Here's Singapore's first carbon negative house

The B House, named after its owner, generates more solar energy than it consumes, costs the same as similar properties in the area, and shares many features with Singapore's black-and-white colonial bungalows, say its designers.

Pomeroy Studio, a Singapore-based design and architecture firm, has completed Singapore’s first ‘carbon negative’ home, the B House. 

A ‘carbon negative’ building produces more energy than it uses, resulting in a net surplus of energy and an overall carbon negative rating.

The B House achieves this by incorporating features in colonial black-and-white bungalows such as generous roof overhands, large verandahs for outdoor living and entertaining, and variable shutters that could keep the sun out but allow the air to flow in. It also uses solar panels to generate clean energy. 

The result is a ‘carbon negative’ house that adapts to Singapore’s weather in order to reduce energy and water use. 

The home, situated in Bukit Timah, draws on many of the design lessons from the Sime Darby Idea House in Malaysia, Asia’s first carbon-zero prototype home that’s also created by Pomeroy Studio. Idea House was based on the traditional Malay kampong house and was completed in 2010. 

The designers wanted to incorporate traditional elements from the old black-and-white bungalows but reinterpret them for an updated, 21st century version of the iconic buildings, Pomeroy Studio said in the statement on Tuesday.

For example, colonial and Asian dwellings were marked by the presence of courtyards and verandahs, serving as places of social interaction while also cooling the buildings themselves, as the breeze entering into the home through such spaces would be cooled by the surrounding foliage. The B House features both.

Jason Pomeroy, founding principal of Pomeroy Studio, said that the owners “sought to ensure that the occupants would never have energy bills again, and greatly reduced water bills. The challenge therefore was to create a zero carbon house at the same cost of a bungalow comparable in scale.”

“What started as a carbon zero project would eventually become a pioneering operational carbon negative house in Singapore,” he added.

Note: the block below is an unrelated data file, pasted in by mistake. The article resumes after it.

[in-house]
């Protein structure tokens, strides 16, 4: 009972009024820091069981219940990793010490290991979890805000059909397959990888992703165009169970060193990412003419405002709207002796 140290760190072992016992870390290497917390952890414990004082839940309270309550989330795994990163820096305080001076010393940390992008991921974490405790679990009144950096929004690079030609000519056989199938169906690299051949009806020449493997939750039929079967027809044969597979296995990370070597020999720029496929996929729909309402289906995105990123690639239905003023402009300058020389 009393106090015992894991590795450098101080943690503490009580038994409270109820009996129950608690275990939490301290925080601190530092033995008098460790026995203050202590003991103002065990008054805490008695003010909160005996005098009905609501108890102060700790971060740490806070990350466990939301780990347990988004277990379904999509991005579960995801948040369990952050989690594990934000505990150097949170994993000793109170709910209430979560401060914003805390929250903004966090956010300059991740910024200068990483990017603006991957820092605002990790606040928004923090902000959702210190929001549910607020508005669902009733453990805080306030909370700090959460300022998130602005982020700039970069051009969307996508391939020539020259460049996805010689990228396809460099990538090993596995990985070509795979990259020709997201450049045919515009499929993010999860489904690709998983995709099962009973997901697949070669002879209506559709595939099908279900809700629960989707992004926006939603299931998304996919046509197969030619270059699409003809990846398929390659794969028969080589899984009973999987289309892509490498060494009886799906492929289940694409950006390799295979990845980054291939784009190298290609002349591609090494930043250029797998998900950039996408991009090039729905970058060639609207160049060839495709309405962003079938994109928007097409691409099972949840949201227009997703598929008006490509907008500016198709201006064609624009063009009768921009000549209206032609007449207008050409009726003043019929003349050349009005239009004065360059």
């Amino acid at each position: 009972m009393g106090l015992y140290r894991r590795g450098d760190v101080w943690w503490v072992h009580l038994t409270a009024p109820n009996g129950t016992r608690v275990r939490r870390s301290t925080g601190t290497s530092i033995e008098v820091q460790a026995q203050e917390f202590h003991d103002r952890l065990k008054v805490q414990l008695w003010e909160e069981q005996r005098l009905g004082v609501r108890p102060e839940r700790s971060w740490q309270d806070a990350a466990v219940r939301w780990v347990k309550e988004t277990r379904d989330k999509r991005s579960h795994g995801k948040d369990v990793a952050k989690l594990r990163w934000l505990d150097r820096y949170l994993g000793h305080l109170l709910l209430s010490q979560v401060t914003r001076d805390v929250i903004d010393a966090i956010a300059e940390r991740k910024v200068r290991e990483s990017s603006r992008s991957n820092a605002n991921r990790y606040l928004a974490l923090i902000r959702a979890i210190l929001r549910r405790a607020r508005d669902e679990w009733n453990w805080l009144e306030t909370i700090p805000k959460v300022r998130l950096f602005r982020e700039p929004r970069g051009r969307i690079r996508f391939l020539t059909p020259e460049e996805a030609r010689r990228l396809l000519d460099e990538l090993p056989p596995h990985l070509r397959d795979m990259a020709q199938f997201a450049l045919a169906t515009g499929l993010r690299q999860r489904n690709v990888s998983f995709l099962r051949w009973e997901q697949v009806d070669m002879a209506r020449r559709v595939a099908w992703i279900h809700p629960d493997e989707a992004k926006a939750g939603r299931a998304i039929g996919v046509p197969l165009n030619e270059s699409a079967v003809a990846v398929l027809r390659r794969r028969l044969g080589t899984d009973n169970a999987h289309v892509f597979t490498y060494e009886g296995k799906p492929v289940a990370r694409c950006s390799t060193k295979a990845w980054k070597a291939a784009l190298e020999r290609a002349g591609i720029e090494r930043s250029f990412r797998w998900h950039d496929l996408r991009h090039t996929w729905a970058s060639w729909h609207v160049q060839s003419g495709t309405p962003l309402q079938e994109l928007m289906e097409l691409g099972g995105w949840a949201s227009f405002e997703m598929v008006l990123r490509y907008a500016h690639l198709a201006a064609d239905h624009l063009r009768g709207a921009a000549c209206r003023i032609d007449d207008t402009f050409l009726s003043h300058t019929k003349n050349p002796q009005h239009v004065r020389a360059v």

The household energy consumption for a typical family of five in a ‘normal’ home is estimated at 12,500 kWh per year, while a family of five in the B House is expected to consume about 8,000 kWh. 

The 100 square metres of polycrystalline photovoltaic solar panels on the roof are expected to generate 16,720 kWh per year, allowing the house to generate surplus energy that could be supplied back into the grid. 

The house is orientated and shaped to minimise heat from the East and West sun, reducing heat gain and maximising ventilation by allowing the prevailing wind to flow through. Airflow is further facilitated by placing windows and high ceilings at certain spots.

The house’s North and South façades comprise low, medium and high-level windows and shutters that act like a series of valves. These can be opened and closed in multiple configurations to regulate airflow, prevent rain, and provide shade while letting light in during the hottest or wettest seasons, Pomeroy Studio said.  

The courtyard of the B House. Image: Robert Such/Pomeroy Studio

The design of the house is modular, allowing prefabricated modules to be manufactured off-site, improving quality and reducing wasteful off-cuts, the studio said. 

Furthermore, materials with low eco-toxicity and high recyclable content were used throughout, and water-harvesting equipment with a water saving system expected to save up to 465 cubic metres of water per year.

The B House was given the BCA Green Mark Platinum Award in 2014, the highest award for environmentally friendly buildings in Singapore. 

Pomeroy said: “We are proud to have been able to push the boundaries of sustainable design at the same price point as the ‘business as usual’, whilst retaining a commitment to the culture of place.” 

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